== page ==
Wednesday, May 09, 2007

Update: The Ashley Treatment


I first talked about The Ashley Treatment back on January 5, 2007. Please check out that post for all the background details. The case took an interesting turn Tuesday. According to the Seattle Post-Intelligencer, the hospital was required to obtain a court order before performing surgery on Ashley.
According to a report released Tuesday by a non-profit advocacy group, Ashley's constitutional and common-law rights were violated when she underwent a hysterectomy as part of her treatment. Washington law requires a court order before sterilizing a developmentally disabled child.

The decision for treatment went before the hospital's board of ethics, which agreed with the decision, but recommended it be reviewed in court.

But an attorney told Ashley's parents in a letter they didn't need a court order for the hysterectomy, said Deborah Dorfman, director of legal advocacy for the Washington Protection and Advocacy System, which conducted the investigation.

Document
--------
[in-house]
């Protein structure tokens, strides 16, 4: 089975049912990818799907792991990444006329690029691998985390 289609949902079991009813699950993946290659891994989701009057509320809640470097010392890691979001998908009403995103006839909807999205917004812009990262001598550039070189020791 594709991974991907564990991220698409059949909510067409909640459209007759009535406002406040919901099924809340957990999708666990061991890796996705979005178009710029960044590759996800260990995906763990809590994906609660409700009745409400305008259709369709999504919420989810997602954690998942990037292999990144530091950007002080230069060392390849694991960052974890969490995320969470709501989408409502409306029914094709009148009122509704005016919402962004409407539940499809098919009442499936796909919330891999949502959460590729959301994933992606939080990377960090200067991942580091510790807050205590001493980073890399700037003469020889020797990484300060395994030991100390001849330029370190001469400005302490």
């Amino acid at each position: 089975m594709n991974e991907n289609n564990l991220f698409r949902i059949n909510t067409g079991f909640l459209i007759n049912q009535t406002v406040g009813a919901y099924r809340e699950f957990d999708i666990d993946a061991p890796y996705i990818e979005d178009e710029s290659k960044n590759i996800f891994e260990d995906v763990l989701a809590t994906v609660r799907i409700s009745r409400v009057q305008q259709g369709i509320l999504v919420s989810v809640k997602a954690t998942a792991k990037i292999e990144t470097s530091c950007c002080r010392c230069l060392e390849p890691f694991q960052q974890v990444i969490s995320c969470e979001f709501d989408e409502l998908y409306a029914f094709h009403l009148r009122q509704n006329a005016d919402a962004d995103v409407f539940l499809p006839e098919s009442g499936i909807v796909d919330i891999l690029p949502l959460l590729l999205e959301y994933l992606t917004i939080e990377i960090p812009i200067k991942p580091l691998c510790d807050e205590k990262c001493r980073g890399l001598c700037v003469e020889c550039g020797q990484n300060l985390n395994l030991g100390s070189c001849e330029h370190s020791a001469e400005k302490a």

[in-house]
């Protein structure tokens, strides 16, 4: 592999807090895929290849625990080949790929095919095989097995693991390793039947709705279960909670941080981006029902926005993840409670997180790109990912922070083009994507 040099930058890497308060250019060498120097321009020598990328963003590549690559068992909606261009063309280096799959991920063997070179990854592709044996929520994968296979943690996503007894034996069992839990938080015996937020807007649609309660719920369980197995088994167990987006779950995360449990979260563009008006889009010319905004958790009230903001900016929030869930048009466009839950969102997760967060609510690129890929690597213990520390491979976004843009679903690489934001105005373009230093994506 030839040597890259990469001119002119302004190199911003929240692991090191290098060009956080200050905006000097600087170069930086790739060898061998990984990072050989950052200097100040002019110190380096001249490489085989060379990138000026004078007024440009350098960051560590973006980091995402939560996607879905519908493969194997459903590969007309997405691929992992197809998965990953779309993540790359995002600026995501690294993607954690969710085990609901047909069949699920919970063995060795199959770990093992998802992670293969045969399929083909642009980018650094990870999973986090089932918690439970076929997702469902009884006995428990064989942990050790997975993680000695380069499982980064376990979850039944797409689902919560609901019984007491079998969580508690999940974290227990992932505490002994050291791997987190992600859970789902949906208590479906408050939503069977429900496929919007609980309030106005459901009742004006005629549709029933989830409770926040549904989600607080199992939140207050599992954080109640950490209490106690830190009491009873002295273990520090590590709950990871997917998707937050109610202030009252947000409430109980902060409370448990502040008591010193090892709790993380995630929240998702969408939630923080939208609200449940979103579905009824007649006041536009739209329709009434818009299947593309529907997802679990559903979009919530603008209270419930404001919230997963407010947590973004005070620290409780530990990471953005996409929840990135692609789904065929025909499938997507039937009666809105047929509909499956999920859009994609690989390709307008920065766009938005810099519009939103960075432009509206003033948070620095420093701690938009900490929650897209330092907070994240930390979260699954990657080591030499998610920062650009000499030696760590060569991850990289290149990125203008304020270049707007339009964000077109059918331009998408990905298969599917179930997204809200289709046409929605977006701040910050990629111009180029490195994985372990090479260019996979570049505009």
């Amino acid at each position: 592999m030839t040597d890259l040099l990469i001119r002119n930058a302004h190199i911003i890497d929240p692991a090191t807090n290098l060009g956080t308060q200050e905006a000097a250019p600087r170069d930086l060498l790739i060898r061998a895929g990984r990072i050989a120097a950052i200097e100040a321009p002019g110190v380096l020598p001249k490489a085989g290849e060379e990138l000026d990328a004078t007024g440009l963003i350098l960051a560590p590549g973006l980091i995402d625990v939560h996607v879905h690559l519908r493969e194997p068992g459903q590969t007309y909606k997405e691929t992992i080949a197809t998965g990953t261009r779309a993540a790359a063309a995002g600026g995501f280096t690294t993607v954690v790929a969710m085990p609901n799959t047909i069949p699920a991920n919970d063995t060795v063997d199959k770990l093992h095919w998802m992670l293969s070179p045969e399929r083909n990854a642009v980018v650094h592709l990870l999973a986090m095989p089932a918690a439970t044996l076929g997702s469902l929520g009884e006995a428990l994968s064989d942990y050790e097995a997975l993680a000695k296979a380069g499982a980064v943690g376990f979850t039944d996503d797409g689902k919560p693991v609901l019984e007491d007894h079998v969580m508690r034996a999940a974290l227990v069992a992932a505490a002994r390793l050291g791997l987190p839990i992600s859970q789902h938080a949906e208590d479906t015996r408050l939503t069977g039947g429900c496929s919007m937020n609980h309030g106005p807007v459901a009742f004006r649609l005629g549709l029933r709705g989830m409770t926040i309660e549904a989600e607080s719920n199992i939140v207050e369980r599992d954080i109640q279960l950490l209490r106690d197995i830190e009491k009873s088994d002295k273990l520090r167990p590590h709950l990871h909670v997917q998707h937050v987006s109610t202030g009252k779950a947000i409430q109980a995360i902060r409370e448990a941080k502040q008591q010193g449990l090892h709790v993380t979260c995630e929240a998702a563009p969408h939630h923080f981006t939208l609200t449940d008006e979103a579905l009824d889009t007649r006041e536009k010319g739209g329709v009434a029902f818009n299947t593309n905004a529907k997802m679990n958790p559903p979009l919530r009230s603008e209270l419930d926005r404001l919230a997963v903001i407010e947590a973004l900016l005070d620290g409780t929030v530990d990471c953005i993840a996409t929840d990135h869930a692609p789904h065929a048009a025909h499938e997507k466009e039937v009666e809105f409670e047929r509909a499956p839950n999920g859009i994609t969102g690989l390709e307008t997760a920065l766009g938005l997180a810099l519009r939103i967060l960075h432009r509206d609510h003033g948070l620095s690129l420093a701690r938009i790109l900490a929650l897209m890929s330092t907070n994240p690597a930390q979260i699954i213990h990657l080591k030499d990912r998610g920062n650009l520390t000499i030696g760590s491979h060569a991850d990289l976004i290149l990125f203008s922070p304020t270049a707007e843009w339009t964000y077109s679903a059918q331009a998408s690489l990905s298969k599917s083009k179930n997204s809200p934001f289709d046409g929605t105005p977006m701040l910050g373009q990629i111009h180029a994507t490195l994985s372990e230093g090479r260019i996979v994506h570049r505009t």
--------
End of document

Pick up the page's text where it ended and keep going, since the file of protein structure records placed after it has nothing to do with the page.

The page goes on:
Ah ha! I knew there would be some kind of legal angle to this story eventually. So, let me get this straight, after the parents of a child come to a treatment decision with their doctor or doctors, they must ask the state if it's ok? Ridiculous!

The hospital is now in a pretty political pickle now, and in the situation of reparing their damaged credibility, and appeasing their critics.
Children's has agreed to appoint a disability rights advocate to its ethics committee and bring in experts as needed to make decisions about medical care for people with disabilities. It will require a court order for growth-stunting procedures, when it involves a child with a developmental disability. The hospital will also give the Washington Protection and Advocacy System notice of any sterilization or other growth-limiting procedures on persons with disabilities so it can act as a watchdog.

Dorfman said the group won't seek legal action against the hospital, but the Washington Department of Health, which is in charge of licensing hospitals and physicians, is planning to investigate further to see what actions, if any, may be taken against the hospital or physicians, said Steven Saxe, director of facilities and services licensing for the department.